As houses get bigger, more energy is needed to heat the house.
Point2homes News, an online source for real estate market trends and news, did an analysis on 3-months’ worth of home buying search behavior on Point2 Homes Canada.
The preference for bigger homes is more evident in Alberta and Saskatchewan, where more than 80% of searchers were interested in homes with 3, 4 or more bedrooms
As supported in the report, home buyers in the prairies are more interested in larger homes.
Brainstorm, Impact x Feasibility Matrix
With this knowledge, we can start to ideate ways to reduce energy consumption in the prairies.
Residents in the prairies are spending the most energy heating their homes; to reduce energy consumption we can investigate ways to heat homes more efficiently.
Some existing solutions on the market include:
MyHeat: a home heat loss visualizer, available to select cities (including Calgary)
Smart Thermostats: preprogrammed timing of heating periods
Home maintenance, including insulating, and sealing
The problem can be broken down further to facilitate idea generation:
Efficient Heating: How can we increase the internal temperature of homes more efficiently
Heat Preservation: How can we improve heat preservation
Smarter Heating: How can we heat homes smarter
Some new ideas were generated and diagrammed in a Brainstorm.
To evaluate the ideas, an impact-feasibility matrix was used to effectively compare ideas.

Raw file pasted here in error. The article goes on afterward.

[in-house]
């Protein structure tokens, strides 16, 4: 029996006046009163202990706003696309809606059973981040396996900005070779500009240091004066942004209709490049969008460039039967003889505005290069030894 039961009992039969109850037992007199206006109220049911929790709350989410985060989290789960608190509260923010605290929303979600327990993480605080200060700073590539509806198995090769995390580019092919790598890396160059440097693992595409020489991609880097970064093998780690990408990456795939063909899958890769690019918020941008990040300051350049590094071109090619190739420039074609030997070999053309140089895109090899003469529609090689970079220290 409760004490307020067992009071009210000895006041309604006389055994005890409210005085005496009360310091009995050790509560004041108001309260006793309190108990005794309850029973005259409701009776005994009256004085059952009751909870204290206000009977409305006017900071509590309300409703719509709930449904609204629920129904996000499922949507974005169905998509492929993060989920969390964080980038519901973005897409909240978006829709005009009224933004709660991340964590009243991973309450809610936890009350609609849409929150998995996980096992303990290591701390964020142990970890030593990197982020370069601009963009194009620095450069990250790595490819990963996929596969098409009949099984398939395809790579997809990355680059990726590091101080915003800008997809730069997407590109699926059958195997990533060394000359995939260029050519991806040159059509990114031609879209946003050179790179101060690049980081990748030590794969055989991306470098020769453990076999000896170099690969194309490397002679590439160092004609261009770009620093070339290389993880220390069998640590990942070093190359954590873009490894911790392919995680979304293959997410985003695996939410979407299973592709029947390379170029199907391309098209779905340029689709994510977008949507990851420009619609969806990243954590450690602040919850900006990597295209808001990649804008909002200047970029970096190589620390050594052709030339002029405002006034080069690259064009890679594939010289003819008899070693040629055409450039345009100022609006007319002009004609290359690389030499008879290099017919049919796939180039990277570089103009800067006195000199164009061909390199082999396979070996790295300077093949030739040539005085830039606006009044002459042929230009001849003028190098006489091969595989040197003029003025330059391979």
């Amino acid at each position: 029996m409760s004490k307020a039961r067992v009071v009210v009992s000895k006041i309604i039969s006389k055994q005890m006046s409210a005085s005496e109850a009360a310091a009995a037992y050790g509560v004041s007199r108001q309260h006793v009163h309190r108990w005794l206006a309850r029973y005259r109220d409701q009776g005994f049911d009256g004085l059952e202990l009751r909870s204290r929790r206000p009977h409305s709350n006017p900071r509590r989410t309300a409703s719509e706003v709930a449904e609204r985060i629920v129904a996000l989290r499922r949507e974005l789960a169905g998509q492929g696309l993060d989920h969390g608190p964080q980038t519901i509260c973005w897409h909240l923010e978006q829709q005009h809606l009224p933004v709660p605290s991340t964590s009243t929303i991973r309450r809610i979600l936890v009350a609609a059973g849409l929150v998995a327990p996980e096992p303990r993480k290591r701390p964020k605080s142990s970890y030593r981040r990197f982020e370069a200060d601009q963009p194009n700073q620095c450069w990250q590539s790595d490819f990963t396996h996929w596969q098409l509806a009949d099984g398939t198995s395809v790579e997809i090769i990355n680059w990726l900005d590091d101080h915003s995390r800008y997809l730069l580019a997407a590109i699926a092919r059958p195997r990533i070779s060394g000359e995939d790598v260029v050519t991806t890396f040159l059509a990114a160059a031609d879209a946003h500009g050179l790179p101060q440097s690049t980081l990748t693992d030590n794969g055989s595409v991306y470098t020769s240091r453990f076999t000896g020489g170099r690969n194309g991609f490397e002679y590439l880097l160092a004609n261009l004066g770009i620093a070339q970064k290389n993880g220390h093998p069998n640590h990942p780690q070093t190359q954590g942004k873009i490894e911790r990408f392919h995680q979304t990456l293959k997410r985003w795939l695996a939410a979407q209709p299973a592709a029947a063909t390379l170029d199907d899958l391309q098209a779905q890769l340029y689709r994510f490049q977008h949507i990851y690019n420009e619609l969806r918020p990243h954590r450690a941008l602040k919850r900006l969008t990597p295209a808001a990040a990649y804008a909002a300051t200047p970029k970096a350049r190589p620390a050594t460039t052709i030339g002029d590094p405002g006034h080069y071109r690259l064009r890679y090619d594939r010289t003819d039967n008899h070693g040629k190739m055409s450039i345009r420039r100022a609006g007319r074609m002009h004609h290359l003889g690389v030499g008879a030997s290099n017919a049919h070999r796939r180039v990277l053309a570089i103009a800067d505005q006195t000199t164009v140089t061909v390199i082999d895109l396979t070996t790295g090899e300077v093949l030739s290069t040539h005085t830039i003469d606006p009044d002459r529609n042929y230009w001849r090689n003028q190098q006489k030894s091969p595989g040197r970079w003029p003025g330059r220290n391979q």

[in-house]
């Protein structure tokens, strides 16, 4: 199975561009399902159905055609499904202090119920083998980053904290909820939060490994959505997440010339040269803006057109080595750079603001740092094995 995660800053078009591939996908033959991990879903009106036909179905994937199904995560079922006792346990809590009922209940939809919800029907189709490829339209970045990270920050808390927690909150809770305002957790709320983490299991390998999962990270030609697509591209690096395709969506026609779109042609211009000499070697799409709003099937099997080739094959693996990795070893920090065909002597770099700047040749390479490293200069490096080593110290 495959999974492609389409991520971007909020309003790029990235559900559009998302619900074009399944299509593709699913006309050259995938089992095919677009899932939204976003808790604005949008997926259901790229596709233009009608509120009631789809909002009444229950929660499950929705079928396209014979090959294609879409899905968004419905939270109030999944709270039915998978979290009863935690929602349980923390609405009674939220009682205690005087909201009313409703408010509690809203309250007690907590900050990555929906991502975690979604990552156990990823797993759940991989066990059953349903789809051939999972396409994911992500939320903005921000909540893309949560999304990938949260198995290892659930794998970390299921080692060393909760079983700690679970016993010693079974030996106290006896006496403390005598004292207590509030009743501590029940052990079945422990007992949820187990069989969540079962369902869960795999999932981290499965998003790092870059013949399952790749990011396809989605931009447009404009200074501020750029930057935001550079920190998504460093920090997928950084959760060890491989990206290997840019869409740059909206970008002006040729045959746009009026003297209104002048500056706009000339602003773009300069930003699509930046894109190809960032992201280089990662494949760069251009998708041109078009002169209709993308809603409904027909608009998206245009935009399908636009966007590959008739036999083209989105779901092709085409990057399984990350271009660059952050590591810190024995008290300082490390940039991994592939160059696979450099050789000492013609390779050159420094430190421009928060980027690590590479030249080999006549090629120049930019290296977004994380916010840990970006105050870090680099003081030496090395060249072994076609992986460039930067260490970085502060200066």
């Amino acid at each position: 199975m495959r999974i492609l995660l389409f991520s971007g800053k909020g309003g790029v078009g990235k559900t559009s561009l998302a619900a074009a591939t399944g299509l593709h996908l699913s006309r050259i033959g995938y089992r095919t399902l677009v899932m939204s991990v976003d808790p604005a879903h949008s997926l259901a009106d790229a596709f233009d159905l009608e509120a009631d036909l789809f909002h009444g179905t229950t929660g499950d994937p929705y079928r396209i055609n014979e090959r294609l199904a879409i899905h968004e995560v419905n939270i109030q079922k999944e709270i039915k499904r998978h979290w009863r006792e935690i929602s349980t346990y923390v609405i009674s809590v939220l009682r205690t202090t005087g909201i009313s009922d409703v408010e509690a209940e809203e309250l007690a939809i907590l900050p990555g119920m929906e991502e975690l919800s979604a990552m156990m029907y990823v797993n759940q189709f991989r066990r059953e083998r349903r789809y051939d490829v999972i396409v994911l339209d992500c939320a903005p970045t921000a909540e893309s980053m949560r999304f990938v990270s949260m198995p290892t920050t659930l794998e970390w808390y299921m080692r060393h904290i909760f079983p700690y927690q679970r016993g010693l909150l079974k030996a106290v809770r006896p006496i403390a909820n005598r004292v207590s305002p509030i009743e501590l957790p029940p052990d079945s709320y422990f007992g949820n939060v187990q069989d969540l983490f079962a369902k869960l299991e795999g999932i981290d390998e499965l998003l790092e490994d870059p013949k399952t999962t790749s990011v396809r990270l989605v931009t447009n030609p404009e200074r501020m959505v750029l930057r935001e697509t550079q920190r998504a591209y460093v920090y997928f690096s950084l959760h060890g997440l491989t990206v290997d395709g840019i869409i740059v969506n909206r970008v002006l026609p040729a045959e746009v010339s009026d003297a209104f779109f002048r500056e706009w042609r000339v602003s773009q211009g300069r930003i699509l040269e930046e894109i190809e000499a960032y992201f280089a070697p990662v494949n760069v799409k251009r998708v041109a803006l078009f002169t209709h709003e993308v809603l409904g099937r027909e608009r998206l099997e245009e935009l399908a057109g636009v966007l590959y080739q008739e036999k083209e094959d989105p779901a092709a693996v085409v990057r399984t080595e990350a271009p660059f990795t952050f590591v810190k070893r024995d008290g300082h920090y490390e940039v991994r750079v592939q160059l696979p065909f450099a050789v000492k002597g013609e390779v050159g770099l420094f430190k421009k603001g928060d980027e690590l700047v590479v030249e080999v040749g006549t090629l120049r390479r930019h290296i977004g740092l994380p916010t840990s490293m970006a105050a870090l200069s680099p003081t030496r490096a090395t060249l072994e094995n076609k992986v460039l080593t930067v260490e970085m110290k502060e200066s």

Based on the impact-feasibility matrix, the Isolated “Zone” Home Heating will be pursued.
Wireframes, use-cases, scenario diagrams
The Isolated “Zone” Home Heating, hereafter called The Smart Heater, will heat certain zones in the house and act as a visualizer for their Smart Heater.
The Smart Heater will select which rooms to heat based on several factors, including:
Date (Day, Month, Year)
E.g. In January, on a Monday morning at 8:00AM, the bathroom and common area will be heated to 20 (celsius) because the residents spend the majority of their time in the morning getting ready in the bathroom, and leave after an hour.
The Smart Heater will also provide energy usage analysis to provide the user with visibility on energy consumption.
The above, a rough outline of what the applications alpha might look like, contains a house layout with real-time heat and draft data provided by a paired real-time embedded device that would be placed in the house.